Immune cells in smokers' lungs ‘too exhausted’ to fight Tuberculosis
‘Bio energetic exhaustion’ is the term being coined by HRB-funded researchers at Trinity College Dublin and St James’s Hospital in research just published today to explain why immune cells in smokers don’t work as they should.
Dr Laura Gleeson, a HRB-funded Research Fellow at St James’s Hospital explains,
‘In healthy people, immune cells in the lungs called macrophages switch on a special energy pathway when they encounter invading bacteria like tuberculosis (TB). This switch seems to be a vital cog in allowing the body to use its own defences to fight and kill the bug’.
‘In this research project we compared these macrophages in smokers' lungs to healthy people and we found that smokers' immune cells had almost no energy available to fight infection. It was as if the smokers had ‘exhausted macrophages’ and this led to the TB being able to establish itself in their lungs’.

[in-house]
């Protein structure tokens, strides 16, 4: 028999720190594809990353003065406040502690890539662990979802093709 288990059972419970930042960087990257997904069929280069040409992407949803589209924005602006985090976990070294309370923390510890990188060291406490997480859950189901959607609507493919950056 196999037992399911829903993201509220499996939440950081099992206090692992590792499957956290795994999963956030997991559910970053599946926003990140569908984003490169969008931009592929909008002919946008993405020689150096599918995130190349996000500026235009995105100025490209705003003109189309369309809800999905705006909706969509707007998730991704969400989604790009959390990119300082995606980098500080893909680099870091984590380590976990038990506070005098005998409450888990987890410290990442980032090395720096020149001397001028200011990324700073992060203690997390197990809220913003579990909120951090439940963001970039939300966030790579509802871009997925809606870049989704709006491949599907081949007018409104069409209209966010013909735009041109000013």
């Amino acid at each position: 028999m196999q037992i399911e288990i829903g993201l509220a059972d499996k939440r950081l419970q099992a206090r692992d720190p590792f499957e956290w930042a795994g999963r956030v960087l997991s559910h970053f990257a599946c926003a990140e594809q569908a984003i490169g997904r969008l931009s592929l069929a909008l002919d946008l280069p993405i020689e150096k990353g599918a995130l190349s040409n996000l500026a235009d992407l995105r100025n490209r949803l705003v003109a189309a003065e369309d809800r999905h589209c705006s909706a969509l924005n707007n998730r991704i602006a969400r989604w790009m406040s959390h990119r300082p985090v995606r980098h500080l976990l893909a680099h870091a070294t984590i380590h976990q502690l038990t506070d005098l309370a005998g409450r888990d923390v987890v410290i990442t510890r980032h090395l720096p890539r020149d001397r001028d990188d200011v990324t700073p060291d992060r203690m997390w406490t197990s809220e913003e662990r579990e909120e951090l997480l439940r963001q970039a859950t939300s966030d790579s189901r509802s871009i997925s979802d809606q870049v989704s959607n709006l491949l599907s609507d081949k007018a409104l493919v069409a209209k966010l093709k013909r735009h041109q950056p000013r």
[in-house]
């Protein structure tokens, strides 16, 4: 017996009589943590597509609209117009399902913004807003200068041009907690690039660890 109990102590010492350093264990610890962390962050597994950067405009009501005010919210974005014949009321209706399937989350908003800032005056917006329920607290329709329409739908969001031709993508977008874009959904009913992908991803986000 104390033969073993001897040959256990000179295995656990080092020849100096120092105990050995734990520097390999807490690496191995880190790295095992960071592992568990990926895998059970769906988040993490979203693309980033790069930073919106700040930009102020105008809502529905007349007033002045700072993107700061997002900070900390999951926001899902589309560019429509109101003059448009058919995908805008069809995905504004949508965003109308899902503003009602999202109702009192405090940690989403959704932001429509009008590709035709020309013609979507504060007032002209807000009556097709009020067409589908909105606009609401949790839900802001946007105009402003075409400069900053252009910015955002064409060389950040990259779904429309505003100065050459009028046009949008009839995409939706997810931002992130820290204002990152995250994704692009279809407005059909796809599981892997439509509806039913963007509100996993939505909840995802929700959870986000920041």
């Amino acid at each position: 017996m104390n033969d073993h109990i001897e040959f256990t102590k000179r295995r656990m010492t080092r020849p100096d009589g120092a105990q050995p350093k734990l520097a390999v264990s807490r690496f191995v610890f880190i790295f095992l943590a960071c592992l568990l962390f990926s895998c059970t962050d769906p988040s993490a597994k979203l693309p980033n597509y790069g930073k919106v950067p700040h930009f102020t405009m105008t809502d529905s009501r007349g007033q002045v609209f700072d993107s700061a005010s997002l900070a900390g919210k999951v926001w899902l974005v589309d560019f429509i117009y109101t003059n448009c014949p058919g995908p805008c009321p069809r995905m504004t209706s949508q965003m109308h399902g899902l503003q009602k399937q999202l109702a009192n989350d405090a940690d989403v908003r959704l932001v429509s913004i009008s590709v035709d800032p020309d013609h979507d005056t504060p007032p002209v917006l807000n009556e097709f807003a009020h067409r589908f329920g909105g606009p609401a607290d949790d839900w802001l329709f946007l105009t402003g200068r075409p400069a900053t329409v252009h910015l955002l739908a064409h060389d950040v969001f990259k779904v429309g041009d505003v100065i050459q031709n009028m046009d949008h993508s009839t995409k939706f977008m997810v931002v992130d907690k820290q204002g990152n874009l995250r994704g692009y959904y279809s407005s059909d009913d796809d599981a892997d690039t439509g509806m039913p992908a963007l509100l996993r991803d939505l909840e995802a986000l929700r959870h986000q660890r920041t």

Professor Joe Keane, a HRB Clinician Scientist and a senior author on the paper continues,
‘This is a really exciting finding because if we can now find a way to boost smokers’ immune systems so they don’t have ‘exhausted macrophages’, then their immune system can get on with the job of eradicating the infection itself’.
‘This personalised medicine, or immunotherapy approach, circumvents the need to develop new drugs to kill the bacteria, which we know from experience, bacteria eventually develop resistance to.
The paper Cigarette Smoking Impairs the Bioenergetic Immune Response to Mycobacterium Tuberculosis Infection is published by the America Journal of Respiratory Cell and Molecular Biology on 1 November 2018. doi:10.1165/rcmb.2018-0162OC.
Along with the HRB funding, the research was supported by the Royal City of Dublin Hospital Trust.